It’s as easy to fall in love with Spanish cheeses as it is with some of its other fabulous exports. Julio Iglesias, Antonio Banderas and Penelope Cruz come to mind but so do Manchego, Mahon and Cabrales.
Cheeses are revered in Spanish cuisine. “It is very different in America than it is in Spain,” Elisabet Aguirre, food marketing assistant for Foods from Spain explains. “Our cheeses are prominent in the gastronomy but not so much in recipes. It generally is something that’s used by itself, as a separate course. Maybe it is a snack or eaten after a meal. Sometimes it is served with bread as a sandwich but not a fancy sandwich, a rustic and simple one.”
If you haven’t indulged in Spanish cheeses yet, it’s time to get your Spanish food passport up to date. Here are a few cheese highlights to start the tour.
Cabrales: One of the big blues, this creamy, sharp, salty prize today is mostly made from cow’s milk although it once was a mixture of cow, goat and sheep milk. It is ideal for enjoying as is, spread atop grilled rustic bread and paired with quince paste.
Idiazábel: Pronounced ee-dee-ah-ZA-bahl, this cheese in its earliest days was made by shepherds who kept it near their fires, thus imparting a smoky backdrop to the characteristic pungent taste. It is a semi-hard but rich and sweetly flavored sheep’s milk cheese that is typically aged from two to four months.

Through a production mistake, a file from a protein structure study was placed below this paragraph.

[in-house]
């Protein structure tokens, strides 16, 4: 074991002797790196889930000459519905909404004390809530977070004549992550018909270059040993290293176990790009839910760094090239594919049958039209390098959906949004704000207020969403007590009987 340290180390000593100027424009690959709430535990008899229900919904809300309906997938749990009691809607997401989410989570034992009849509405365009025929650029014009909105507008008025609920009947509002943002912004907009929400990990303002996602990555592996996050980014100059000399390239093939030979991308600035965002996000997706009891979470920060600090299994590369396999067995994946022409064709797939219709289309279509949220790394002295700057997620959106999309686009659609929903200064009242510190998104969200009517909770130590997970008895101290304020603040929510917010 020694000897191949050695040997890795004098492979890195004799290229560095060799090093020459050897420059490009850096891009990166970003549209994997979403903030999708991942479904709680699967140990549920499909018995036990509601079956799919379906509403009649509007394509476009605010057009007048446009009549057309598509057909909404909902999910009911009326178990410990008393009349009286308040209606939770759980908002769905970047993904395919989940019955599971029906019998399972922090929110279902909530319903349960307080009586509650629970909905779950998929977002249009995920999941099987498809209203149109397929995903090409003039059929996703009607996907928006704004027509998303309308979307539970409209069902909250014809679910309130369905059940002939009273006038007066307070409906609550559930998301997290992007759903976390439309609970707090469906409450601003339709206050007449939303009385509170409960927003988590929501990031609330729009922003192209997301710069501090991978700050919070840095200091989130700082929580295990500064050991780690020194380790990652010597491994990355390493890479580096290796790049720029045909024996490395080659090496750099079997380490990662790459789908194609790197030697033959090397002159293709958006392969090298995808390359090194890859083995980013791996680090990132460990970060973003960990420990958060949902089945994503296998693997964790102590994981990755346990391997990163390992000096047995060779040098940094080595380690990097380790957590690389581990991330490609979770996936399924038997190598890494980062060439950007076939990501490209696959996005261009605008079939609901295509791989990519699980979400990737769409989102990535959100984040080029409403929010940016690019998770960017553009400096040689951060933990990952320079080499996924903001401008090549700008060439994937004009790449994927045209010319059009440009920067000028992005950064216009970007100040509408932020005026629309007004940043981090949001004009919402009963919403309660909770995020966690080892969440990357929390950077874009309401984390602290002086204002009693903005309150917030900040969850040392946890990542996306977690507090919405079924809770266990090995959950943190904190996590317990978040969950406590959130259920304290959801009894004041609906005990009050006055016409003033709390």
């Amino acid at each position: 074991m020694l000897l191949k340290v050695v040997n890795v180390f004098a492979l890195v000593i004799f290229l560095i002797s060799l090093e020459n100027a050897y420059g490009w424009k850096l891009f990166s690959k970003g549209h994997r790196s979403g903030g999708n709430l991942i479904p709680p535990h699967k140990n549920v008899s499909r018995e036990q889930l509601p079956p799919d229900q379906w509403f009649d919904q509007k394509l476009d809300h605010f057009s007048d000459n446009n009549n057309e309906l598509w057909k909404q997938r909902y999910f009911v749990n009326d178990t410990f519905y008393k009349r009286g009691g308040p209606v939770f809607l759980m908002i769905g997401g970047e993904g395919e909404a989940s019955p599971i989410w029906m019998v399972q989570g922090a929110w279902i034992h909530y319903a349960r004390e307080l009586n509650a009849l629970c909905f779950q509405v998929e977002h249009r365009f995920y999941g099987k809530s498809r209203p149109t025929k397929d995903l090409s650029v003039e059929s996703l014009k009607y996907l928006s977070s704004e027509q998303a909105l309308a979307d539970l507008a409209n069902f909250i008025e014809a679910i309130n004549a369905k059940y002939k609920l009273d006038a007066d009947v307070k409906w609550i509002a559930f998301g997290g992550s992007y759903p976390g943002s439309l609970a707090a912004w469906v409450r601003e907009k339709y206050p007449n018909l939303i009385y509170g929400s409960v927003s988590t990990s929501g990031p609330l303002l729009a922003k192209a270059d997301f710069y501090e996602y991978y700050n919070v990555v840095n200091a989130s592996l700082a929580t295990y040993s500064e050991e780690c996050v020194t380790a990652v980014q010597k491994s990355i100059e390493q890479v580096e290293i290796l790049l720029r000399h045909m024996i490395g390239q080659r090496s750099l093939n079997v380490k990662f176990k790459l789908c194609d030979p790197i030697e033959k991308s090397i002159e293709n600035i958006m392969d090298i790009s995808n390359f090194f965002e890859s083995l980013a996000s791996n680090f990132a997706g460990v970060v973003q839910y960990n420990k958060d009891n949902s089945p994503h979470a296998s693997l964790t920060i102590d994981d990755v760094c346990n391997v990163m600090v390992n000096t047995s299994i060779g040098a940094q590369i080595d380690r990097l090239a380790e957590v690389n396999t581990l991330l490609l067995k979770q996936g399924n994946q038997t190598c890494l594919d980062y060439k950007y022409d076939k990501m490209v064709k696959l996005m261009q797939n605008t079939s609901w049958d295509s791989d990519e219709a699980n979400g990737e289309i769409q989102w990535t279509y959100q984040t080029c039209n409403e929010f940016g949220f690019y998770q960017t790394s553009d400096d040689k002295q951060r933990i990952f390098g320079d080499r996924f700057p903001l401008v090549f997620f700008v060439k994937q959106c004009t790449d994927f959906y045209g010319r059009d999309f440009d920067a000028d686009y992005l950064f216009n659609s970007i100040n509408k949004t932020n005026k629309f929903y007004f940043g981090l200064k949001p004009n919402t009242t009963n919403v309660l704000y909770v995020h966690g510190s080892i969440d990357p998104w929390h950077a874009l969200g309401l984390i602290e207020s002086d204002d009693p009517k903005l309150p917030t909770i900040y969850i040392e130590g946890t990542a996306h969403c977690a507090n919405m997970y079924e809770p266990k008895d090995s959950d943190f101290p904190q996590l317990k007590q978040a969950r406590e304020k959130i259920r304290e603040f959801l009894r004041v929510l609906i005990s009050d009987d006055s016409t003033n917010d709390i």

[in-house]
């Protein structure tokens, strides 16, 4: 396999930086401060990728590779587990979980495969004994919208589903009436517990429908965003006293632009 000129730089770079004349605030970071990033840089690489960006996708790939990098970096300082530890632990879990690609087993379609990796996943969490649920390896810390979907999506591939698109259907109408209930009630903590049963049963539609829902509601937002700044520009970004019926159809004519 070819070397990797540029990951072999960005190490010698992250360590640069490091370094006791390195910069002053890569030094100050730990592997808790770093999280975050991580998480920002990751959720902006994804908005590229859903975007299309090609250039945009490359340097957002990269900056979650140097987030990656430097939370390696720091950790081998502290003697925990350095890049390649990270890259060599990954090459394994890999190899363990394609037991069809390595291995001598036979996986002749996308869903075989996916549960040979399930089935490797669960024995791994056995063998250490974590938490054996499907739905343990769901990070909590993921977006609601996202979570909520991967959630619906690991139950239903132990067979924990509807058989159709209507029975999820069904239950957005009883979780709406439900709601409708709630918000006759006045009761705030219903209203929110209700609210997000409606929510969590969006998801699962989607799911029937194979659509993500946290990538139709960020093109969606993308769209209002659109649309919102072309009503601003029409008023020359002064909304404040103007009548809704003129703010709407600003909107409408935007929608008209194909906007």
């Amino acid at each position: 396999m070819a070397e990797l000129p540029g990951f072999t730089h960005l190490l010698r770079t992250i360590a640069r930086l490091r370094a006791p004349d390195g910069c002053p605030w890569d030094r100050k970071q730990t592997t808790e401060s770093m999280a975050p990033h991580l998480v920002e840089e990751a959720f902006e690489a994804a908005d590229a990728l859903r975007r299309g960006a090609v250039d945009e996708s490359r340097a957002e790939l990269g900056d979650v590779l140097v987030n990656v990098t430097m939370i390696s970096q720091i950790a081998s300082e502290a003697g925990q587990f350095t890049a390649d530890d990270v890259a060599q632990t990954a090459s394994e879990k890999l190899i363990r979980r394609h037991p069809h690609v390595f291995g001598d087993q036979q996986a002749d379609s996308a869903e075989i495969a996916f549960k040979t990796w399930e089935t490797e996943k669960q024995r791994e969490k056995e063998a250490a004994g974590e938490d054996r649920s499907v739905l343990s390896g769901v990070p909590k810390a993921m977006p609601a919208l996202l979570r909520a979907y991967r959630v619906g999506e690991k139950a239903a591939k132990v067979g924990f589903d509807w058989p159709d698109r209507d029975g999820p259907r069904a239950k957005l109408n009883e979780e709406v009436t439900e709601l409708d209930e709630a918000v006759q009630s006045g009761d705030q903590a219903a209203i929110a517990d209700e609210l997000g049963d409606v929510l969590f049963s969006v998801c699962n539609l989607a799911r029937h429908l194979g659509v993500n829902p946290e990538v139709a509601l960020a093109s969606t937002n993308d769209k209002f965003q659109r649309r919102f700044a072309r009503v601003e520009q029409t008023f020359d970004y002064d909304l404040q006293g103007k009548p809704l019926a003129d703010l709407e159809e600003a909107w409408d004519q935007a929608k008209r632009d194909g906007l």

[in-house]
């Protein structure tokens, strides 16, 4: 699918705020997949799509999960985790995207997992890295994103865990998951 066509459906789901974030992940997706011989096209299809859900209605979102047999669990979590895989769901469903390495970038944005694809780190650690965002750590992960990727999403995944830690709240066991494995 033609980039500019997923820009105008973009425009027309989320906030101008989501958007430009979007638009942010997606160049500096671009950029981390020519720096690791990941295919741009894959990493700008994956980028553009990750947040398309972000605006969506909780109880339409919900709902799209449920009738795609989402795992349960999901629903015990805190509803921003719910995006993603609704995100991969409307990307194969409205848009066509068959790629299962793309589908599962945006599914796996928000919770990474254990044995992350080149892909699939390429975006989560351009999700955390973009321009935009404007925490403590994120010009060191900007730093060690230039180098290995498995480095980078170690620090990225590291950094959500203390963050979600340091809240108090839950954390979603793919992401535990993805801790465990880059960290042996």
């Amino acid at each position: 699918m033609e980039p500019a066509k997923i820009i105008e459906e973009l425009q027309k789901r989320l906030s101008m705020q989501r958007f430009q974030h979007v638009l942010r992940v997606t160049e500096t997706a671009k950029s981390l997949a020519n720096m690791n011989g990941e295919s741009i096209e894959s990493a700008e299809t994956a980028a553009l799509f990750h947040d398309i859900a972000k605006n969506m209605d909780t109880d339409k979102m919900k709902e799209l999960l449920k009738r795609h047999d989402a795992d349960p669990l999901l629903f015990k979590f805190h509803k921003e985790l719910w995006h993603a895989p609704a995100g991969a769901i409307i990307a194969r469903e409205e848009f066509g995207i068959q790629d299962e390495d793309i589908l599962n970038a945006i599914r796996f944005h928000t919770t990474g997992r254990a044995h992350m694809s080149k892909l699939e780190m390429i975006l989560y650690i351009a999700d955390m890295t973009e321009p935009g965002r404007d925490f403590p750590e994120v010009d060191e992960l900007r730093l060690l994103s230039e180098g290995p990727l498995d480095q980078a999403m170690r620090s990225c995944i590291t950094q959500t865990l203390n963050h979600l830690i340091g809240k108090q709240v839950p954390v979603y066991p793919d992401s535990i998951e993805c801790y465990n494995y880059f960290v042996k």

Mahon: Made on the island of Minorca off the coast of Spain, one of the distinguishing traits of this cow’s milk cheese is in how it’s made. It is thickened with herbs instead of rennet and hints of the process are evident in the taste. So, too, are suggestions of the sea; the cheese is aromatic with a briny, salty kiss. Semisoft, buttery and nutty, Mahon is sold at various ages. Try slices of it drizzled with olive oil, black pepper and fresh thyme or tarragon.
Manchego: Spain is the land of sheep and only the hardy La Mancha variety can be used to make this ivory-yellow aged cheese. Classified as a hard cheese, it still flaunts a rich, creamy texture especially in younger versions. By Spanish law, it must be aged at least 60 days but can and often is aged longer. It has a natural, entirely edible rind and a distinct pattern embedded on the brownish-colored surface. Manchego delivers the lush richness of a sheep’s milk cheese with a flavor that is nutty, salty and sublime. It’s a great eating cheese and melts well for cooking.
Tetilla: The shape of this semisoft cow’s milk cheese, not unlike that of a Hershey kiss, hints that tetilla means nipple in Spanish. Mild and creamy, the pale yellow cheese has small holes throughout and no visible rind. A terrific eating cheese with a grassy fresh taste, it also melts to perfection.
Spanish cheeses are prominent in the gastronomy but not so much in recipes.
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